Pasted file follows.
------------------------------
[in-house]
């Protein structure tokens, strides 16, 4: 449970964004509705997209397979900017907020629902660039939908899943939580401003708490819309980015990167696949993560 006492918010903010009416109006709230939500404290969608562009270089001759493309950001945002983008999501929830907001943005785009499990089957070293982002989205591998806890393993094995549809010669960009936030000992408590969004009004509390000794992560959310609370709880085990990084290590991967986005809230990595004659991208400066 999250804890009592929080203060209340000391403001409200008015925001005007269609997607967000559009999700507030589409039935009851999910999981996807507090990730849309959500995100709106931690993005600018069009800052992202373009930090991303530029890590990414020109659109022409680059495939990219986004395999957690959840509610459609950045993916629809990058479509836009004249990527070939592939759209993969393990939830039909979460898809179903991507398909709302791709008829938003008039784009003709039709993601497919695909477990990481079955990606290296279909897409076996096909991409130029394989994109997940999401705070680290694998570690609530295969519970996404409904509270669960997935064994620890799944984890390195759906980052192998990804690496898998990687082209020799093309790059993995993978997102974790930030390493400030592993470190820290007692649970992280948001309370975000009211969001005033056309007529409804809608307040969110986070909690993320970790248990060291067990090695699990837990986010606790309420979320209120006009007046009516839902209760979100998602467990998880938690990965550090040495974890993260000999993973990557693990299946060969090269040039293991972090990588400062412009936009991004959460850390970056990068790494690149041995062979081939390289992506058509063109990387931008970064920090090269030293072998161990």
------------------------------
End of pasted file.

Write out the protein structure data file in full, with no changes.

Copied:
[in-house]
């Protein structure tokens, strides 16, 4: 449970964004509705997209397979900017907020629902660039939908899943939580401003708490819309980015990167696949993560 006492918010903010009416109006709230939500404290969608562009270089001759493309950001945002983008999501929830907001943005785009499990089957070293982002989205591998806890393993094995549809010669960009936030000992408590969004009004509390000794992560959310609370709880085990990084290590991967986005809230990595004659991208400066 999250804890009592929080203060209340000391403001409200008015925001005007269609997607967000559009999700507030589409039935009851999910999981996807507090990730849309959500995100709106931690993005600018069009800052992202373009930090991303530029890590990414020109659109022409680059495939990219986004395999957690959840509610459609950045993916629809990058479509836009004249990527070939592939759209993969393990939830039909979460898809179903991507398909709302791709008829938003008039784009003709039709993601497919695909477990990481079955990606290296279909897409076996096909991409130029394989994109997940999401705070680290694998570690609530295969519970996404409904509270669960997935064994620890799944984890390195759906980052192998990804690496898998990687082209020799093309790059993995993978997102974790930030390493400030592993470190820290007692649970992280948001309370975000009211969001005033056309007529409804809608307040969110986070909690993320970790248990060291067990090695699990837990986010606790309420979320209120006009007046009516839902209760979100998602467990998880938690990965550090040495974890993260000999993973990557693990299946060969090269040039293991972090990588400062412009936009991004959460850390970056990068790494690149041995062979081939390289992506058509063109990387931008970064920090090269030293072998161990």